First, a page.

The six-month refit of Medallia aims to give Pip Hare "a fighting chance" against the 13 new-build boats in the 2024 Vendée Globe race.
“The next Vendée Globe race is going to be huge,” says solo round-the-world sailor Pip Hare, ‘There are going to be 40 entries, which is the biggest number of entries ever. And of those 40 entries, 13 will be new builds so with a 2016 generation boat, I’m aiming to compete against new builds – some of which are going to be launched this year.
“And the way to adapt was going to be to put bigger foils on the boat.”
The six-month refit aims to give Pip’s Imoca 60 Medallia “a fighting chance” against the 13 new-build boats, costing some £8 million each, which will be joining her on the starting line of next year’s singlehanded, non-stop round the world race.
The tenth edition of the Vendée Globe, which will start and finish in Les Sables-d’Olonne, France, will begin on 10 November 2024.
Dubbed the Everest of the Seas, and held every four years, the race is considered the ultimate test of ocean sailing. Only 114 sailors have taken up this sporting challenge, and more men  have walked on the moon than women have completed the Vendée Globe, which Pip says: “is all the inspiration I need to succeed.”
Pip fulfilled a childhood dream when she crossed the finishing line of the 2020/21 Vendée Globe, aged 47, in 19th place out of the 33-strong fleet which saw 25 finishers. Now she is setting her sights even higher.
Her foiling 2016 Verdier/VPLP model was previously raced as Bureau Vallée II by Louis Burton to third overall in the 2020-21 Vendée Globe, having won the 2016-17 event, raced by Armel Le Cléac’h as Banque Populaire, setting the current course record of 74 days, 3 hours and 35 minutes.
Despite Medallia’s past pedigree, an overhaul of the boat design was needed to keep up with the competition. The main objective of replacing the 3.4m foils with 5.4m versions, capable of lifting the 6.5 tonne IMOCA 60 clear of the water, compared to half out – required changes to ballast and reinforcement of the entire boat structure.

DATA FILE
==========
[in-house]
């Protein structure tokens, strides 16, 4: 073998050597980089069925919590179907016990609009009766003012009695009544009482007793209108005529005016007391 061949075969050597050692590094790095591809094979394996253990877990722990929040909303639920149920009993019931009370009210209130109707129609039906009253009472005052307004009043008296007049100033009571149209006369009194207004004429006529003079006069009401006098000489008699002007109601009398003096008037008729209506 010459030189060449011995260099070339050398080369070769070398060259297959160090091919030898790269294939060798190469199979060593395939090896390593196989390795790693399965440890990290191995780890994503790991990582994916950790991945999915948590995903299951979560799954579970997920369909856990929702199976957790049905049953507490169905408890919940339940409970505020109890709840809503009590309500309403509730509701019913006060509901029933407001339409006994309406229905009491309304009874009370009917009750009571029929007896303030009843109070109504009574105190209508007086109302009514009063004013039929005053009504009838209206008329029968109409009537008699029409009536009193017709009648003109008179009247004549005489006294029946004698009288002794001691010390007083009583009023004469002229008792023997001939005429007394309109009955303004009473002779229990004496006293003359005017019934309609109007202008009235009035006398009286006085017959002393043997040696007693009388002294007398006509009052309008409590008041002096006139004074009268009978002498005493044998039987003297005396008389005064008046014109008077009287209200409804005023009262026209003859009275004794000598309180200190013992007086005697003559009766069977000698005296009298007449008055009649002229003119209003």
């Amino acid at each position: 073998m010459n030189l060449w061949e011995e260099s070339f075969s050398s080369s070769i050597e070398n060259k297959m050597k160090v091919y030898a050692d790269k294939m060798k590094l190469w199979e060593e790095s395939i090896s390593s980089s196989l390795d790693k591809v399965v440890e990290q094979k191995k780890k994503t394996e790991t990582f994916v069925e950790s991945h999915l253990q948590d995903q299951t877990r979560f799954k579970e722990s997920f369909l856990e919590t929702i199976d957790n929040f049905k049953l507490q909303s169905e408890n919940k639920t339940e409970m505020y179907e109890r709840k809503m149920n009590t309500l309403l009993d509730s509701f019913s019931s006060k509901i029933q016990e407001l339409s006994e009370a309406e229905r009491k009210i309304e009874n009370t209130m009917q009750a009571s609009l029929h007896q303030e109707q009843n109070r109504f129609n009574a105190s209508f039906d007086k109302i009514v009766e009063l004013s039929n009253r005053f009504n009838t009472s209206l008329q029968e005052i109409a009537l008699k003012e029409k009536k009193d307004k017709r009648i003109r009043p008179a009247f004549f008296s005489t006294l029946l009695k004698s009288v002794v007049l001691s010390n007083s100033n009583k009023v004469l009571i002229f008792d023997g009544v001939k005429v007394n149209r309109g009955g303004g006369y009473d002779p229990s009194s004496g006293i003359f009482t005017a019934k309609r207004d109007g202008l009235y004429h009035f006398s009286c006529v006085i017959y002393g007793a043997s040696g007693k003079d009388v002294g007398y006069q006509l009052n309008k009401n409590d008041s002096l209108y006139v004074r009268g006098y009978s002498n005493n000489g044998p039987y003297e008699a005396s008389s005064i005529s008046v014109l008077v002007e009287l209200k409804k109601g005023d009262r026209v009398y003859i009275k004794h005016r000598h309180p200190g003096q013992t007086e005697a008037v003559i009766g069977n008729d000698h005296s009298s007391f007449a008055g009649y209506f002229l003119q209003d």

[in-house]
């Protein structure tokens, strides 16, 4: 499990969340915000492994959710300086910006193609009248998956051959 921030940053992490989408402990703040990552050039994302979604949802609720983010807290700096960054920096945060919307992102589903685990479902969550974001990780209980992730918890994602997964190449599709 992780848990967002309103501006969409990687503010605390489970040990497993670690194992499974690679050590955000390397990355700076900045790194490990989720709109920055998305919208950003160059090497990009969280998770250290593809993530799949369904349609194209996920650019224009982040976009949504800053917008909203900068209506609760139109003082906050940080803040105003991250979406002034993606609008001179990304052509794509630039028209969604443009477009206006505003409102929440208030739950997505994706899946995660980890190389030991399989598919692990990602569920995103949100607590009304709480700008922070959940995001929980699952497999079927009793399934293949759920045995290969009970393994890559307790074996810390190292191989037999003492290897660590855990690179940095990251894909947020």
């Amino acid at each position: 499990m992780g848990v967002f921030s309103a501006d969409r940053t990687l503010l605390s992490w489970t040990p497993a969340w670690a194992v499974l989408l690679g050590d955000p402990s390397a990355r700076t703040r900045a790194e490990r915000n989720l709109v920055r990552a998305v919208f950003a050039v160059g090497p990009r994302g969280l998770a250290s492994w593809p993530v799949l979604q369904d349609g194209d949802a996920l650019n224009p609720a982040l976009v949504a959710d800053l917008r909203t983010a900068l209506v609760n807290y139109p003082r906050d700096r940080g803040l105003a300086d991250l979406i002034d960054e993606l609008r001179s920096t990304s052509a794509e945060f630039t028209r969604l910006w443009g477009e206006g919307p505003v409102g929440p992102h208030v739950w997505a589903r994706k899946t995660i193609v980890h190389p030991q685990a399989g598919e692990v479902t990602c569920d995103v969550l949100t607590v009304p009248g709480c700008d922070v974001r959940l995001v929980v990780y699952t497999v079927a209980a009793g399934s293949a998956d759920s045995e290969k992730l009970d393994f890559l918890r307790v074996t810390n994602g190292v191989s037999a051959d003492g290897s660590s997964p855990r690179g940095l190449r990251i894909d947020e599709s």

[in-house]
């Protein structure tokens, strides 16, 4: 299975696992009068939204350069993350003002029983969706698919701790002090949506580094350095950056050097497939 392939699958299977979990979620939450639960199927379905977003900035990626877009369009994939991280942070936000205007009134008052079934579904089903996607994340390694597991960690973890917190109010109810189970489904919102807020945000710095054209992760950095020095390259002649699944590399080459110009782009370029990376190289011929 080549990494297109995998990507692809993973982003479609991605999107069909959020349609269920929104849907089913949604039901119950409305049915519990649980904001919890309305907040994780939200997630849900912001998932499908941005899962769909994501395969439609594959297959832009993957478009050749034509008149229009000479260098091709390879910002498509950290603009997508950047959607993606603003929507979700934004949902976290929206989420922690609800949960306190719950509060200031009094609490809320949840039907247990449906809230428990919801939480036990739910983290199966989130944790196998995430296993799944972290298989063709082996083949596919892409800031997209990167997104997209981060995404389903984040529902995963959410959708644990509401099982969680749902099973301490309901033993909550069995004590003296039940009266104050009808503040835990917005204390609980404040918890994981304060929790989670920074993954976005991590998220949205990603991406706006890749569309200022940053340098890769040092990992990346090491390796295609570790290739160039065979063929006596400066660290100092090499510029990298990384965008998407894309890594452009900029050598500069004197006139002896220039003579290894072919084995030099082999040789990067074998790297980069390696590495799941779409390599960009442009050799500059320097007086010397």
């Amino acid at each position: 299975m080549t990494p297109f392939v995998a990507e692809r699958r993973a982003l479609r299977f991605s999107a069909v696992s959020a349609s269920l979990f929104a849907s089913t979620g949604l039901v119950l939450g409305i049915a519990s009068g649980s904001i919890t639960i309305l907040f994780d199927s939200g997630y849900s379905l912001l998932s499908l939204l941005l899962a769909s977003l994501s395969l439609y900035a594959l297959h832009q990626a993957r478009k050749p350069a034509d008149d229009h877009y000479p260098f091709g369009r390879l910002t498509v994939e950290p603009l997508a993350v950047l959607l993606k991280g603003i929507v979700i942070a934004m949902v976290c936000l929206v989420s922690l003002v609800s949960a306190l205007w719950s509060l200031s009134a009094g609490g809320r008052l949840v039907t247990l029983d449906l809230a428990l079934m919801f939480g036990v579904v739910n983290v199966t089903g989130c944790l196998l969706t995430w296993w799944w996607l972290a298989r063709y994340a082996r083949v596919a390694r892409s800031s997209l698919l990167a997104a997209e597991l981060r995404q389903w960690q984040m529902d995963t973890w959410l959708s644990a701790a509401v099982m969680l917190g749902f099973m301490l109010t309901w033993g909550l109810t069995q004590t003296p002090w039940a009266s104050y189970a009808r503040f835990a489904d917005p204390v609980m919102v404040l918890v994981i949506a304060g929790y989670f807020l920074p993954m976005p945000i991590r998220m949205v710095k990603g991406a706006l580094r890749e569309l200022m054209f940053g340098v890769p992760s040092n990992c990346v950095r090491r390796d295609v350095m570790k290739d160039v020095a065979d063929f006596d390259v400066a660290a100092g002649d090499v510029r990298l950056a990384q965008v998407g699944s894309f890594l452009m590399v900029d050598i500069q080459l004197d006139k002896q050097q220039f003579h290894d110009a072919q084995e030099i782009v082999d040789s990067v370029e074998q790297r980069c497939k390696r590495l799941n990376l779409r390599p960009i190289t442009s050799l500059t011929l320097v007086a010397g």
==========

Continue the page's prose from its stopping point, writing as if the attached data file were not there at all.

Medallia’s relaunch, Pip Hare to start training
Speaking at Medallia’s relaunch event on Poole Quay last night, Pip said: “It was a big decision for a small team to go with big foils on the boat. When we first got the boat in November 2021 it was a good next step for me. I’d finished my first Vendée and I was super proud of the performance I put in, in the second oldest boat in the fleet, but I knew there was more in the tank and I desperately wanted to understand what ‘good’ would look like.
“And so with the continued support of the absolutely amazing Poole Harbour Commissioners who give us our team home here, we decided that we would go for another campaign. Medallia and Smartsheet [sponsors] decided to stay with us and we bought a boat with an incredible pedigree. We bought the boat that holds the course record 74 days, it won in 2016, and the boat came third in the 2020 race so I knew I was buying a solid boat and a fast boat but I think the writing was on the wall that if we wanted to put in a top level performance we would need to adapt that boat to be more like the new boats that are being launched this year.”
What are foils?
Pip explains: “The foils are the wings that are sticking out the side of the boat, and when the boat leans over, the effect of the foils driving through the water is like an airplane wing and effectively lifts the boat out of the air.
“Now my old foils were small, they were 3.4m long and they lifted 3.5 tonnes out of the water, so they lifted half of the boat’s weight out of the water. These new foils are 5.4m long and because they are just under double the length then they have the ability to lift the whole boat out of the water.
“And actually on our test sail last week, we did get the whole boat clean out of the water, albeit a little bit by accident!”
She added: “It’s been a really big project, we first looked into how to do this in November 2021, and then we started making decisions in February 2022, and we’ve been lucky enough to work with Guillaume Verdier, who is one of the world’s top yacht designers and one of the original designers of my hull.
“We’ve also been working with Carrington Boats down in Hythe who build America’s Cup boats, they are the UK and one of Europe’s leaders in both building technology and to work with two partners like that is just… I kind of sometimes just can’t really believe this is actually my project and I’m working with these people. It’s absolutely incredible.
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“And then from February 2022, the amount of planning that has gone into pulling this refit together with several different contractors in different countries, some in the clouds, some in France, some in the UK, for it all to be built and assembled in Hythe by our team working alongside Carrington’s and our team is still a relatively small team is absolutely incredible.”
Pip described how ‘proud’ she was of her Pip Hare Ocean Racing team, adding: “It’s not just about boat building and systems, there’s a huge amount of logistics, organisation, the financial management of it, you know, keeping all of the wheels in motion is huge. And the fact that our small team based in the UK have delivered a project that looks just like the top teams based in France, is just such a source of enormous pride for me.
“All I said was ‘I want that’ and these are the people who made it happen.”